• Duration and character of any pain you are having
  • Joint noises (such as clicking, popping or cracking)
  • Range of motion of the lower jaw
  • Trauma to the head or neck
  • Stress and anxiety
  • Repetitive habits (grinding, nail biting, etc)
  • Any related discomforts
  • Previous or current treatments

A physical examination of the head and neck area is part of the process to diagnose TMJ disorders. A variety of tests may be used to confirm or eliminate a diagnosis of a TMJ disorder. These tests may include x-rays; magnetic resonance imaging (MRI) to produce images of soft tissue; computerized tomography (CT scans) to identify bone problems; and arthrograms, which use conventional x-ray techniques with a radiopaque material injected into the TMJ to study joint function. Your teeth will also be examined, and models or molds may be made of your teeth so the surgeon can determine if your bite is contributing to your TMJ problem. If necessary, referrals to other dental or medical specialists such as an orthodontist, restorative dentist, psychologist, neurologist, or physical therapist, may be suggested.

There are various treatment options that Dr. Bourget can utilize to improve the harmony and function of your jaw. Once an evaluation confirms a diagnosis of TMJ disorder, Dr. Bourget will determine the proper course of treatment. It is important to note that treatment always works best with a team approach of self-care joined with professional care.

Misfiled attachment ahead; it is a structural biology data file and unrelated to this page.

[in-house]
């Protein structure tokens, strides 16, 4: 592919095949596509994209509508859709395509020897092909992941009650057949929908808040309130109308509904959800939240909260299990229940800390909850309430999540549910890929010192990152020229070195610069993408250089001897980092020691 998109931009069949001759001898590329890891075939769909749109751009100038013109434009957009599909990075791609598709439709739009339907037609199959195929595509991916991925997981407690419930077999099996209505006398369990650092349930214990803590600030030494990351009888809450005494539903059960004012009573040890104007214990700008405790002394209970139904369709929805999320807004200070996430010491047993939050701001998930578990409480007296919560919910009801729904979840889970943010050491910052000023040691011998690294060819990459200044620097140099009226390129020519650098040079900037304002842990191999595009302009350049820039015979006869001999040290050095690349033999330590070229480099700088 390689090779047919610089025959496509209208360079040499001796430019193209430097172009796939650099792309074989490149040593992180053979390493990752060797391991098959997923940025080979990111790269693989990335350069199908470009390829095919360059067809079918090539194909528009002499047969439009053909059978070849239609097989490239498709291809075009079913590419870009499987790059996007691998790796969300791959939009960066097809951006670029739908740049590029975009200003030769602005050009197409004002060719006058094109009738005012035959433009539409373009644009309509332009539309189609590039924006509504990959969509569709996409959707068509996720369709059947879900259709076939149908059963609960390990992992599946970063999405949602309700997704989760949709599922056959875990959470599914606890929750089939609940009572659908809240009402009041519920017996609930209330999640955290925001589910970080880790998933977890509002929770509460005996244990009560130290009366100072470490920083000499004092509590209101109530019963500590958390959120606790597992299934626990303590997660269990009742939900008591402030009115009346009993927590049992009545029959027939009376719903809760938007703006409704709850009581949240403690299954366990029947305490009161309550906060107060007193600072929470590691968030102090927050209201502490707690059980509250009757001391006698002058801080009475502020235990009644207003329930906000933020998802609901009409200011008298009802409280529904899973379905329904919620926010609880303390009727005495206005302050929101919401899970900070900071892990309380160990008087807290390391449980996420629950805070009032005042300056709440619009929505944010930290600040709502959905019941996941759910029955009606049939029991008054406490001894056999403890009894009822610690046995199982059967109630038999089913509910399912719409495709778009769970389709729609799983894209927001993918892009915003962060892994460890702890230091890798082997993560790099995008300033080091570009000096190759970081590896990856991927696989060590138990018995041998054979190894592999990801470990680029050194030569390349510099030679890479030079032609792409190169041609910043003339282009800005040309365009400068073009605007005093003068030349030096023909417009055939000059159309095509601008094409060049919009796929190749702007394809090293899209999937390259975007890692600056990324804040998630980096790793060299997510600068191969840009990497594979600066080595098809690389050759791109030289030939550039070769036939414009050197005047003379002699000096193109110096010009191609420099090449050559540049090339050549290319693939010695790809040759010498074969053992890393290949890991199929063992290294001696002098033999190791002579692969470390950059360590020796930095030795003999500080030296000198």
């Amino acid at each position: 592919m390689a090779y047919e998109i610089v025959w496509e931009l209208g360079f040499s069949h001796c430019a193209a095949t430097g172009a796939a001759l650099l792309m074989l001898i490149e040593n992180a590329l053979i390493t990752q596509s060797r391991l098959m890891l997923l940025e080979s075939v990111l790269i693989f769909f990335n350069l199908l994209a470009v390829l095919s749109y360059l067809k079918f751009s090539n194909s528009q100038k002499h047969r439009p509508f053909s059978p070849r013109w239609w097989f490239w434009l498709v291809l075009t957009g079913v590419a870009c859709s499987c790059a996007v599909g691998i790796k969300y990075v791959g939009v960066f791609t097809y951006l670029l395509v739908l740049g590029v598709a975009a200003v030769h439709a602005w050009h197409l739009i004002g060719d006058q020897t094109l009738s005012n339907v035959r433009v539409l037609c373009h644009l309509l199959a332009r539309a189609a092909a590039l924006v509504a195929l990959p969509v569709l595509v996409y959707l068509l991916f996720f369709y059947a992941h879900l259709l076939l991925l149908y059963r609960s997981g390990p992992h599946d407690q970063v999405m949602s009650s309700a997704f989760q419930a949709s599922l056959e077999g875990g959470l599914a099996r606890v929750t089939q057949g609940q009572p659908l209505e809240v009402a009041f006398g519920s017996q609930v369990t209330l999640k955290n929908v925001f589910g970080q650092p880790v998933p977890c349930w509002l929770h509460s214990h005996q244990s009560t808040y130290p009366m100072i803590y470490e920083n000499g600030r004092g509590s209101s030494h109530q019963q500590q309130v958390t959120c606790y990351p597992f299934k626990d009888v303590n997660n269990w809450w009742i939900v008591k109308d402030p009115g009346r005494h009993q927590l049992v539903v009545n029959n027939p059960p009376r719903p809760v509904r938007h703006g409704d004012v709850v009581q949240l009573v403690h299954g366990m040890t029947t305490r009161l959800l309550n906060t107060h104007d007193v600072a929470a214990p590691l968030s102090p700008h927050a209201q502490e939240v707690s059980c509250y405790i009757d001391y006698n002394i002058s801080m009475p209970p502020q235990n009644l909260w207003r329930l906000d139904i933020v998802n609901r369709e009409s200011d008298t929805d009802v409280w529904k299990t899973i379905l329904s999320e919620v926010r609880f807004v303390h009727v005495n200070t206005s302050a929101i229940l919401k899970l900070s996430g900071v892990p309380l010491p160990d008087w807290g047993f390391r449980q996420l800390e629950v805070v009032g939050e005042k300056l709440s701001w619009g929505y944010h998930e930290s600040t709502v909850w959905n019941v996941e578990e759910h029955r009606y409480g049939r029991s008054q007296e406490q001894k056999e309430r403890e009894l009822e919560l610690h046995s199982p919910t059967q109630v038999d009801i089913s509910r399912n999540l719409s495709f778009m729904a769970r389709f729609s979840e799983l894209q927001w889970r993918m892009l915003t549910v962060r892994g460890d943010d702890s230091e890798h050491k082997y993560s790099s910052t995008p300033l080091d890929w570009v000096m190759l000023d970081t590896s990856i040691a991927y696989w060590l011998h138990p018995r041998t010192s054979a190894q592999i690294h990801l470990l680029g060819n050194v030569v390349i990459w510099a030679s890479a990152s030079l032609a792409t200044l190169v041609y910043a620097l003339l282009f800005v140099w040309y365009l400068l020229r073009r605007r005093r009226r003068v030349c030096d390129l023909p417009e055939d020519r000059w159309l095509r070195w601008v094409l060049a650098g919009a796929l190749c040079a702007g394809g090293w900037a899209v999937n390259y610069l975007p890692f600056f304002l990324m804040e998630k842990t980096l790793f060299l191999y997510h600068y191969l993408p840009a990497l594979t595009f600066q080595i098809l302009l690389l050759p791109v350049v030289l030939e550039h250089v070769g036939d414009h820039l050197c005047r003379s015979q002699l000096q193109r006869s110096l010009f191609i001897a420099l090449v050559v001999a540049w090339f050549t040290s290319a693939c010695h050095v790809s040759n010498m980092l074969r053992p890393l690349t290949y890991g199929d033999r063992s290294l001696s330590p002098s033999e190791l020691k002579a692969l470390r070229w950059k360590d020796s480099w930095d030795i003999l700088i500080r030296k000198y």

The initial goals are to relieve the muscle spasm and joint pain. This is usually accomplished with a pain reliever, anti-inflammatory or muscle relaxant. Steroids can be injected directly into the joints to reduce pain and inflammation. Self-care treatments can often be effective as well and include:
  1. Resting your jaw.
  2. Keeping your teeth apart when you are not swallowing or eating.
  3. Eating soft foods.
  4. Applying ice and heat.
  5. Exercising your jaw.
  6. Practicing good posture.
Stress management techniques such as biofeedback or physical therapy may also be recommended, as well as a temporary, clear plastic appliance known as a splint. A splint or nightguard fits over your top or bottom teeth and helps keep your teeth apart, thereby relaxing the muscles and reducing pain. There are different types of appliances used for different purposes. A nightguard helps you stop clenching or grinding your teeth and reduces muscle tension at night and helps to protect the cartilage and joint surfaces. An anterior positioning appliance moves your jaw forward, relives pressure on parts of your jaw and aids in disk repositioning. It may be worn 24 hours/day to help your jaw heal. An orthotic stabilization appliance is worn 24 hours a day or just at night to move your jaw into proper position. Appliances also help to protect from tooth wear.
What about bite correction or surgery?
If your TMJ disorder has caused problems with how your teeth fit together, you may need treatment such as bite adjustment (equilibration), orthodontics with or without jaw reconstruction, or restorative dental work. Surgical options such as arthroscopy and open joint repair restructuring are sometimes needed but are reserved for severe cases. Dr. Bourget does not consider TMJ surgery unless the jaw can’t open, is dislocated and nonreducible, has severe degeneration, or the patient has undergone appliance treatment unsuccessfully.